The gearbox is the standard-issue Mercedes five-speed automatic which can be manually shifted if desired, without changing gate, and this transmission is unremarkable except for being remarkably good, and very intelligent in the way it picks up on the driver’s ideas and manages from there. You can count the speeds on the way up, but barely — it’s a very smooth transmission.
This car gives you a lot of sense of contact with the road, and of the surface of the road, in an in-control way, not an unpleasant one. This comes to you as a matter of under-foot feel, and through the steering wheel, which has a nice, live feel. Suspension is comfortably compliant but firmly poised, so handling at any speed isn’t just competent and confident, it’s a lot of fun. Not all Mercedes-Benz cars are that way, this one is.
The exterior styling of the E320 in its present iteration is balanced and aggressive, and very appealing, and the colors we saw (Granite Grey, Pewter, Desert Silver, and Brilliant Silver) equally appealing, even if universally grey. Visibility also benefits from a relatively low cowl height and beltline, a hood that slopes rapidly away, and side mirrors that are also low as a result of physical styling. Interior styling, colors, and materials are beautifully complementary, with a number of coordinated choices, and the layout of controls and instrument panel is very logical without being literal. The car’s interior looks and feels bigger inside than the car’s appearance from the outside would suggest.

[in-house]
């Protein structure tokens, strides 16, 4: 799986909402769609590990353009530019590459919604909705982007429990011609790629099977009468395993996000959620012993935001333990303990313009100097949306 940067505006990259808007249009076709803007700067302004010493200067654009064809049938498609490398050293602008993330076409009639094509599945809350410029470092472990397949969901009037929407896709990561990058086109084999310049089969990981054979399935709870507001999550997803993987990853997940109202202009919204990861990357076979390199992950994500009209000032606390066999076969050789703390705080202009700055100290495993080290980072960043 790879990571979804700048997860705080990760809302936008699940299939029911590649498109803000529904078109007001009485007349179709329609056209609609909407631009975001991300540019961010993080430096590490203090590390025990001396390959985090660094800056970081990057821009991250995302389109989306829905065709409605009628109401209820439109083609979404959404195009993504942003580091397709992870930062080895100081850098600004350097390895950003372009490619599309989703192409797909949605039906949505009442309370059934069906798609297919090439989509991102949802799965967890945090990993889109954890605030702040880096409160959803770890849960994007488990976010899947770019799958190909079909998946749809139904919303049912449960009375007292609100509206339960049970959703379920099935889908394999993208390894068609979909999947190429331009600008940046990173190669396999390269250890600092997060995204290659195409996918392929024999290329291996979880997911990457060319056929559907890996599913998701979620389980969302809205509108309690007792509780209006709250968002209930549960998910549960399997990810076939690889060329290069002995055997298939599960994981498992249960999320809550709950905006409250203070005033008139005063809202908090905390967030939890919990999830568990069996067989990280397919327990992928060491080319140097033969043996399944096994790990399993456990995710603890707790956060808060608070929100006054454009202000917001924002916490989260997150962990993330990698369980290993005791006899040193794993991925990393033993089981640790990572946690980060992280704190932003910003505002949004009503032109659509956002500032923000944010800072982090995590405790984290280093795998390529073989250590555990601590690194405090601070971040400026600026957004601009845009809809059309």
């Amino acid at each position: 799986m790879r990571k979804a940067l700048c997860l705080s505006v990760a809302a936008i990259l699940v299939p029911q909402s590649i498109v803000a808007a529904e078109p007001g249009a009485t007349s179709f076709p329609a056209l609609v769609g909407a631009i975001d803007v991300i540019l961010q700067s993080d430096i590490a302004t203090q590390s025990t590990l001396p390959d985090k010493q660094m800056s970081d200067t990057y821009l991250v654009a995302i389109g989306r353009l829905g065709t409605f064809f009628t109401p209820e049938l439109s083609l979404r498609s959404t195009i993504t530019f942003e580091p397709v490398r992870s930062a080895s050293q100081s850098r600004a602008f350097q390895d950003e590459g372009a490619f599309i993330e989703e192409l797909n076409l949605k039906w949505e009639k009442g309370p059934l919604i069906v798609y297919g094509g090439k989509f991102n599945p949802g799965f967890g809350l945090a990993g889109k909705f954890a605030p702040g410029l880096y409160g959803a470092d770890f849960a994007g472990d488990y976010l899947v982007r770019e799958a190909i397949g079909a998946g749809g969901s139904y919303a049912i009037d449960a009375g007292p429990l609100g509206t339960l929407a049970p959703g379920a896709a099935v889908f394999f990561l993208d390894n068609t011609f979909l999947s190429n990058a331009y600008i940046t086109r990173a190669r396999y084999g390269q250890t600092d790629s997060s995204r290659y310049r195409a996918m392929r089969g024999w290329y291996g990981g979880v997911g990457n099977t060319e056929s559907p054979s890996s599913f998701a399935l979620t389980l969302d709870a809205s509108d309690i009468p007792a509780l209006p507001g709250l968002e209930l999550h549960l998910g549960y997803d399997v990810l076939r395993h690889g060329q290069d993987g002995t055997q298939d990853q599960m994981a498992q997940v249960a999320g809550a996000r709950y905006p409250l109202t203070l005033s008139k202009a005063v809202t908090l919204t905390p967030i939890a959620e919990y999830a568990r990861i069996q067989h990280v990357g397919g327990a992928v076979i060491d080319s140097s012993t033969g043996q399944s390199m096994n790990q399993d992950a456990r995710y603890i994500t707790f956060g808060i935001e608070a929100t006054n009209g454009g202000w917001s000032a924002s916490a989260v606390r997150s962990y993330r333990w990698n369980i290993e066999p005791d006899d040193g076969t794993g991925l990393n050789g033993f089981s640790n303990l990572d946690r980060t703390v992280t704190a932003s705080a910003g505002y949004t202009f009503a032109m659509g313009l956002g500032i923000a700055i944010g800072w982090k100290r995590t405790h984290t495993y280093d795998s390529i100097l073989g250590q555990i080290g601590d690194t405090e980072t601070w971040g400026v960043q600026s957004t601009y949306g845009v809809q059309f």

The E320 has an easy tilt-and-telescope steering wheel along with ten-way adjustable seats (and three memory positions), and the seats are very comfortable. If this car has a flaw, it might be the shortness of seats from butt to back of calf, but the seating is very comfortably fabricated and suspended, which befits a mile-devouring Mercedes, just about ideally suited to long drives and touring. There is a remarkable choice of additional seat options, too.
More fuel, more time
To demonstrate the E320 CDI’s benefits, Mercedes rigged up a demo run for journalists to see which teams of paired-up drivers could get the best mileage and use the least fuel — on a measured 106-mile stretch back to San Antonio from a lunch break, with fuel use to be measured with utmost precision by fuel measurement professionals at the end.
I was driving with the redoubtable Denise McCluggage, an honor and a pleasure in itself, and the first thing we did was have a strategy conference. It took us no more than eleven seconds of conference time to agree and conclude that we wanted to finish dead last, and by a significant margin, we hoped.
As Denise said it best at the awards ceremony when asked about our strategy (I was driving), “I nagged Bill,” she said, “and we got home as quickly as we could, and the hell with the fuel usage.” Nobody could have said it better: “You can get more fuel, but you can’t get more time.” So, applying the concepts of economics to the specific topic of relevant economy, she concluded, “we won.”
And finishing dead last in fuel economy, we still managed 30 mpg. Average “fleet” mileage was 38 mpg, with a range from ours, 30 mpg, all the way up to 47, and ten cars of twelve (sorry, Mercedes) above the average.
It ought to be mentioned that the E320 CDI will initially be available in 45 states, with New York, California, Maine, Massachusetts, and Vermont slated to get the car in MY 2007 — when low-sulfur fuel is readily available.